The David Lean Cinema reopened in Croydon last week, after a year and a half of closure due to the pandemic.
The cinema reopened with a screening of the Oscar-winning picture Nomadland on 26 October.
The David Lean Cinema, based in the Croydon Clocktower on Katharine Street, is central Croydon’s only independent cinema and runs a mixed programme of foreign film, classic cinema and new releases.
David Lean Cinema chairman Philip Howard, 47, said: “It’s been a delight to see people back in the cinema and enjoying themselves.
“My colleagues and I put a lot of work into keeping the cinema running over the pandemic, we’re really happy that the David Lean cinema is showing films again.”
Howard is employed by the Ministry of Justice but is part of a group of volunteers critical to the cinema’s operation.
He explained that the cinema had planned an earlier return in 2020, but rising COVID cases forced the organisation to screen movies virtually.
Though the cinema has close links to Croydon Council, its main source of revenue comes from ticket sales and closure forced it to rely on emergency savings.
Now reopened, the cinema runs a mix of full and limited capacity events for those still uncomfortable with crowded spaces.
David Lean Cinema external relations and publicity manager David Lavelli, 67, said: “We tend to show more art films and foreign films than you would get in a commercial cinema and we host community events.”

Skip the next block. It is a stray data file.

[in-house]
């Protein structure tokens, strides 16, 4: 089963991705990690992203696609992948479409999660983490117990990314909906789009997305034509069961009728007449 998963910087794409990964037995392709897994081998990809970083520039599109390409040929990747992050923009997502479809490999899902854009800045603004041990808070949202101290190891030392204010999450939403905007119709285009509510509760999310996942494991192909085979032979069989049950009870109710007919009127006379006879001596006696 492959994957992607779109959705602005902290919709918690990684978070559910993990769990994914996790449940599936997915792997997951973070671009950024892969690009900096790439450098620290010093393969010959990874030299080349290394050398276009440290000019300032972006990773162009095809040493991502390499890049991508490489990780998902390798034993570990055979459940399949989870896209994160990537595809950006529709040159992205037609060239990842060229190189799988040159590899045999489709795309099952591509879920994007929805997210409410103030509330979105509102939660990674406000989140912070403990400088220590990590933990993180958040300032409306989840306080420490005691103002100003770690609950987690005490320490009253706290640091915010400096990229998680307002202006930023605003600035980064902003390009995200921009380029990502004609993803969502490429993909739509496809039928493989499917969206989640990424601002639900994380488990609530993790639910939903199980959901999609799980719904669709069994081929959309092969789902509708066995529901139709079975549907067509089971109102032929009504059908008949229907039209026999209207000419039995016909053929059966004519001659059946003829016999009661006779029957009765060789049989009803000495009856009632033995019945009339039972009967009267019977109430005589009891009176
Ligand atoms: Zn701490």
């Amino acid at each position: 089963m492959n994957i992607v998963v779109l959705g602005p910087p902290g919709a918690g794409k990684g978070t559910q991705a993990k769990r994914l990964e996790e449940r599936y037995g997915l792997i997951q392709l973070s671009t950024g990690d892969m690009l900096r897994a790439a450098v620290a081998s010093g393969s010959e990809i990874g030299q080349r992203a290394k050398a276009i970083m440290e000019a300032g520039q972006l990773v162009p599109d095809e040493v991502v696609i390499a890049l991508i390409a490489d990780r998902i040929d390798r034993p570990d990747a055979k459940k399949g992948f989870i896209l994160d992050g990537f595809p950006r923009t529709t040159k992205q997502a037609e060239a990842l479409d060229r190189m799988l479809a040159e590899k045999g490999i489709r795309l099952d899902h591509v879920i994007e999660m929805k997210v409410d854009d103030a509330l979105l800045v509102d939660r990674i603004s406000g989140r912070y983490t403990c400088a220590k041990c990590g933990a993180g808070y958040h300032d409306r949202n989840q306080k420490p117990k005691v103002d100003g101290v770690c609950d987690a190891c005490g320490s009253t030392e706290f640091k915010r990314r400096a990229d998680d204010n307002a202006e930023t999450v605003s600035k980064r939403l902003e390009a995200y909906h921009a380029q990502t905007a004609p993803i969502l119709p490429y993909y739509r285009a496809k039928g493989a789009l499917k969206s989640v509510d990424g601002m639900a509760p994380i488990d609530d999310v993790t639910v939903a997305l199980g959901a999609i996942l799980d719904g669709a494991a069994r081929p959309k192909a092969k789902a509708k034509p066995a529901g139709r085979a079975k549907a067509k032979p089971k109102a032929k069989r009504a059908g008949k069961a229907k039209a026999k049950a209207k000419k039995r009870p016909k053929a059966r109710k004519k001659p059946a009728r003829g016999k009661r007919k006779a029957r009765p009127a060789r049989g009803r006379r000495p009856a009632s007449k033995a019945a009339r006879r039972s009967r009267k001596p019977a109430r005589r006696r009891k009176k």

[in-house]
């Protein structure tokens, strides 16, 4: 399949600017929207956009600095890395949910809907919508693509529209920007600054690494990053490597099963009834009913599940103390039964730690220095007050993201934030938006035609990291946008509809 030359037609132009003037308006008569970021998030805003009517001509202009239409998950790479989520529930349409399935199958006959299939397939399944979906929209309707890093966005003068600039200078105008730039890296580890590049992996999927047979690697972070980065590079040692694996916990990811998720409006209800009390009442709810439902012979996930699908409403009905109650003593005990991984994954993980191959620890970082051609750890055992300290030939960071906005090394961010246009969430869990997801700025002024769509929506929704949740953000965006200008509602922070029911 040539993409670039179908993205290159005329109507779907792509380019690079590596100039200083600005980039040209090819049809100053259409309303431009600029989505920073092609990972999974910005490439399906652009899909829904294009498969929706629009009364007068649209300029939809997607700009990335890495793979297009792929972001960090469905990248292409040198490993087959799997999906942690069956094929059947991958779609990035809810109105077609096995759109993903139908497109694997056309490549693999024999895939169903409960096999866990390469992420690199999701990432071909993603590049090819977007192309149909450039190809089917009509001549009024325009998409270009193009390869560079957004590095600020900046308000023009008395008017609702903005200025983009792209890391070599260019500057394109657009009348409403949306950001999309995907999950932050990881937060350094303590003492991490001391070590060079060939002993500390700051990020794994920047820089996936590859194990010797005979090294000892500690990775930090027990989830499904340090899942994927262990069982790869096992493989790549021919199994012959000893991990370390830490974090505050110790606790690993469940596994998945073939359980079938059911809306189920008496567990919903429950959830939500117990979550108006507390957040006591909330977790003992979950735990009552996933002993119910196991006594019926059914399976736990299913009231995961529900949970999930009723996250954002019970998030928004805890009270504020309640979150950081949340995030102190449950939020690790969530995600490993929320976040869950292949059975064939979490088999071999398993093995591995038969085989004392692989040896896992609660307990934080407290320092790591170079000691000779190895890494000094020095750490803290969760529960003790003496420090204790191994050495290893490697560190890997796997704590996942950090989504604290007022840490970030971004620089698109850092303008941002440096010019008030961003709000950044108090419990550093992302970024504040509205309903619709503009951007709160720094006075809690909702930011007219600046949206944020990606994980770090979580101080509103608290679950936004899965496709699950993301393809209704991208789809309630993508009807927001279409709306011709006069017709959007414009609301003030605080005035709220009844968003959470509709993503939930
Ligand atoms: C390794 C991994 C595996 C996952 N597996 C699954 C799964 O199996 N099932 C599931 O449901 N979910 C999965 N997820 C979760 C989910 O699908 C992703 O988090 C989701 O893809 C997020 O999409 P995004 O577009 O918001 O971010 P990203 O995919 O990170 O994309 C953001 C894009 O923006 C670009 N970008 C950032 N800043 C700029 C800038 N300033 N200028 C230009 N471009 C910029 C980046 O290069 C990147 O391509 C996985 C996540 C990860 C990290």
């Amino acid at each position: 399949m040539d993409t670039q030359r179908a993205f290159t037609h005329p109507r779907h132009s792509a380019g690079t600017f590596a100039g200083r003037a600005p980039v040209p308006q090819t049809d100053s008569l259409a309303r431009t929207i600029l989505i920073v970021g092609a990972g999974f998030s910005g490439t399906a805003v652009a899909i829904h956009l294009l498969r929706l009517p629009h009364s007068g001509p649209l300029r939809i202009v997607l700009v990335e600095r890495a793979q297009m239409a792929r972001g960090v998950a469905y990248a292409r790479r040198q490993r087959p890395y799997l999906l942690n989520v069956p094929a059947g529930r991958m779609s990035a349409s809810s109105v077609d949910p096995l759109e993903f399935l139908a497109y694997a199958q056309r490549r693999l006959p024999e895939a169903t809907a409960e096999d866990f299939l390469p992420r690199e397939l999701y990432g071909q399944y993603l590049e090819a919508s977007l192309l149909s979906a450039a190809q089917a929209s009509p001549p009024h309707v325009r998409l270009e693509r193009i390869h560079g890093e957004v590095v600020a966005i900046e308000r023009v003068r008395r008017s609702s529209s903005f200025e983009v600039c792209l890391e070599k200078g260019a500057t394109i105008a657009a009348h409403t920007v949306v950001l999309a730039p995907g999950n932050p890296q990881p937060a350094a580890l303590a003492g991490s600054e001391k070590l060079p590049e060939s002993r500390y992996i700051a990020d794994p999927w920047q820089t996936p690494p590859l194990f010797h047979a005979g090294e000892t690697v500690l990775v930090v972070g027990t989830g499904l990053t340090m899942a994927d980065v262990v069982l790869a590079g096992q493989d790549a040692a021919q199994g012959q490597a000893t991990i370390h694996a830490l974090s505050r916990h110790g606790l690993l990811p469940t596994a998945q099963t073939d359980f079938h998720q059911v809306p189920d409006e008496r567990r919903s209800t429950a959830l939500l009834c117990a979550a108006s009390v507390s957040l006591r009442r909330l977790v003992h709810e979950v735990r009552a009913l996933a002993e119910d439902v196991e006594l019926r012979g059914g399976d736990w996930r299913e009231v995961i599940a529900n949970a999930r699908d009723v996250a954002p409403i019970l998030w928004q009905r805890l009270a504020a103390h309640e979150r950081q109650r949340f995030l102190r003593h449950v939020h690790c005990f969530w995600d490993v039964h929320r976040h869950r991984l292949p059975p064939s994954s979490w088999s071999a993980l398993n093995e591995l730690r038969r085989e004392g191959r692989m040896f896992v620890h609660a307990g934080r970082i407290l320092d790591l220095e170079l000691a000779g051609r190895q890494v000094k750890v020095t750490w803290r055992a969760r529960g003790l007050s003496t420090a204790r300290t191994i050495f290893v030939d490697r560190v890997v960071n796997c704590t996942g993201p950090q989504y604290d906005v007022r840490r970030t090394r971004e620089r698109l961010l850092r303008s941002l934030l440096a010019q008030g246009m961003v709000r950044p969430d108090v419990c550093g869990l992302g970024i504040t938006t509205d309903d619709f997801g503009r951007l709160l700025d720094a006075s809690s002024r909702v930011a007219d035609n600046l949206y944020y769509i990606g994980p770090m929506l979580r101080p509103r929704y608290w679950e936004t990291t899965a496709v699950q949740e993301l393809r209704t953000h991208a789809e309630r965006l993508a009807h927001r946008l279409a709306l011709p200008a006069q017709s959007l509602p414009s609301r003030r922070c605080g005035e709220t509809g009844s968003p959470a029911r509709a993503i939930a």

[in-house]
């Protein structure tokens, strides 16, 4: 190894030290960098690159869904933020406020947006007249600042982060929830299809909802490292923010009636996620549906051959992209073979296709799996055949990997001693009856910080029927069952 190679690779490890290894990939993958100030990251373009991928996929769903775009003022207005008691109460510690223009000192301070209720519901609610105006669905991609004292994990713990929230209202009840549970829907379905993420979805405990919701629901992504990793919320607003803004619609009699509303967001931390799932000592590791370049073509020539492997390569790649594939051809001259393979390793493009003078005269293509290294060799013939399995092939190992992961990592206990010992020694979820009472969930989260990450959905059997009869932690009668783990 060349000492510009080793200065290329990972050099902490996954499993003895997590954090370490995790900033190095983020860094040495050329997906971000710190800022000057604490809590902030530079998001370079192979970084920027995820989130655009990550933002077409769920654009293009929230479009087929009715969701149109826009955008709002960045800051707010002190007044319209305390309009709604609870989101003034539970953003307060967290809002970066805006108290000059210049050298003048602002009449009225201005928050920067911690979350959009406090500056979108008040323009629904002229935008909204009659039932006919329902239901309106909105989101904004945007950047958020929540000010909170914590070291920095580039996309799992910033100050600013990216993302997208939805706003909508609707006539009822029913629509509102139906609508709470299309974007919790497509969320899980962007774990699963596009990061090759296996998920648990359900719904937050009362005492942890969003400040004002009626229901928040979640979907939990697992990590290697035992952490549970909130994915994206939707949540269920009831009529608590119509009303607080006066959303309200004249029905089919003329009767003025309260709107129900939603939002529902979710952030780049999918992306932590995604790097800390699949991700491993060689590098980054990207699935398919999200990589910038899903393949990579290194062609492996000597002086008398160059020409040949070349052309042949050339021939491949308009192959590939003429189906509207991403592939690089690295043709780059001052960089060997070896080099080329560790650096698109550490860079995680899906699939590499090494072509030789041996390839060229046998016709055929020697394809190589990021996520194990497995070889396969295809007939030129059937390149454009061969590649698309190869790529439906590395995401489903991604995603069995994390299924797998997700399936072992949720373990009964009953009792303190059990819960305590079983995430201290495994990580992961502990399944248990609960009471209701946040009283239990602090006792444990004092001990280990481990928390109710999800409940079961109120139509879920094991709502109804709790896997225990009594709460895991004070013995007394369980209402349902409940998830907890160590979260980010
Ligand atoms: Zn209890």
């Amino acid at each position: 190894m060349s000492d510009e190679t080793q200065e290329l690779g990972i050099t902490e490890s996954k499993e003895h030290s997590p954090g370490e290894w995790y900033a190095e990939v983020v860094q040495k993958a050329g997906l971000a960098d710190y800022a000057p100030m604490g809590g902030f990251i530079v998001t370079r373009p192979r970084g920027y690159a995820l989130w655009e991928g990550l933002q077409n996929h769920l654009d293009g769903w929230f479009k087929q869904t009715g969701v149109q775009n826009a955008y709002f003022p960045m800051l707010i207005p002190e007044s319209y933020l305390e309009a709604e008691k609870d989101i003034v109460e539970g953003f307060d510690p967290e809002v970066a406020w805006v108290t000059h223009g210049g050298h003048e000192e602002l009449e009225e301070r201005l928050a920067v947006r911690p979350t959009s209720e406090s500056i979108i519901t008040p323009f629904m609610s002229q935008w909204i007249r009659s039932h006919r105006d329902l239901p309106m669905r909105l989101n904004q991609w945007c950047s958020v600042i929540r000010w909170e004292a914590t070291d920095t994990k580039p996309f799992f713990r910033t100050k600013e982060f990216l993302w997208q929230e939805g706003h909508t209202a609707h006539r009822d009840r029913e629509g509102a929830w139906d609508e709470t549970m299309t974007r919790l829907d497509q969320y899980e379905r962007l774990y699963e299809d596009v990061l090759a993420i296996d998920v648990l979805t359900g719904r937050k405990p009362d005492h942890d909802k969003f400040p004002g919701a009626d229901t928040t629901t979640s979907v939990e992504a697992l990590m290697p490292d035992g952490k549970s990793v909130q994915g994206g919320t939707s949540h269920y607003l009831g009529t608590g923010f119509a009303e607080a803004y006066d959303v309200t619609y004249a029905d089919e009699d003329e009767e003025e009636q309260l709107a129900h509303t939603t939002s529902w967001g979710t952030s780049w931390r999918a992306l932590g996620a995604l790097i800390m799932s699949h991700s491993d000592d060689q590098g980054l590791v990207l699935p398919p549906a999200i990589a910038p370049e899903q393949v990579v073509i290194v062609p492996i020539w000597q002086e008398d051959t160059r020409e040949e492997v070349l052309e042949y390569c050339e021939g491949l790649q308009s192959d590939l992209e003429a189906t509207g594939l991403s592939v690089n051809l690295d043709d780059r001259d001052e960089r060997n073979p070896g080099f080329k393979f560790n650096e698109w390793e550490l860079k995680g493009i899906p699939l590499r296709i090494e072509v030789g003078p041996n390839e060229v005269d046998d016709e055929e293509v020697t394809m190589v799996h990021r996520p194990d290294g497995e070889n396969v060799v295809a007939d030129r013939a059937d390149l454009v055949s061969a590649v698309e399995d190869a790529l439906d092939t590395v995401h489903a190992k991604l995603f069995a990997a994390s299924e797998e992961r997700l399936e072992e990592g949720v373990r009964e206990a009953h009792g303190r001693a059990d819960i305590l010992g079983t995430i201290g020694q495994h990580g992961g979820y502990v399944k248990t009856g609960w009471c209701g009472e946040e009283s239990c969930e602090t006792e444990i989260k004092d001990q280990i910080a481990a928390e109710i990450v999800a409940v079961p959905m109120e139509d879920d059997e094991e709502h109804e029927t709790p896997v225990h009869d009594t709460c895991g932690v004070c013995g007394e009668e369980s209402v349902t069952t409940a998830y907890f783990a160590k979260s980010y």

Lavelli is a retiree and one of three salaried part-time staff at the cinema.
The cinema has hosted dementia-friendly film screenings, Q&A sessions with actors and screenings of short films produced by students at nearby The BRIT School, a performing arts college.
The reopening means that Croydon has an independent venue to highlight its unique culture and community, Lavelli said.
The small art-house cinema was founded in the 1990s and named for Croydon-born film director David Lean, who directed classic Oscar-winning movies such as The Bridge on the River Kwai and Lawrence of Arabia.
The cinema operates both a digital and a film projector, but the latter is mainly used for special presentations and events.
The pandemic closure was not the first time the cinema was forced to close.
In 2011 council funding cuts shuttered the cinema, but a volunteer group continued screenings using the David Lean name in the Spread Eagle Theatre.
A campaign with the backing of comedian Ronnie Corbett and Downtown Abbey writer Julian Fellowes saw the cinema’s Clocktower Auditorium screen reopen in 2014.
For further information check out the David Lean Cinema website.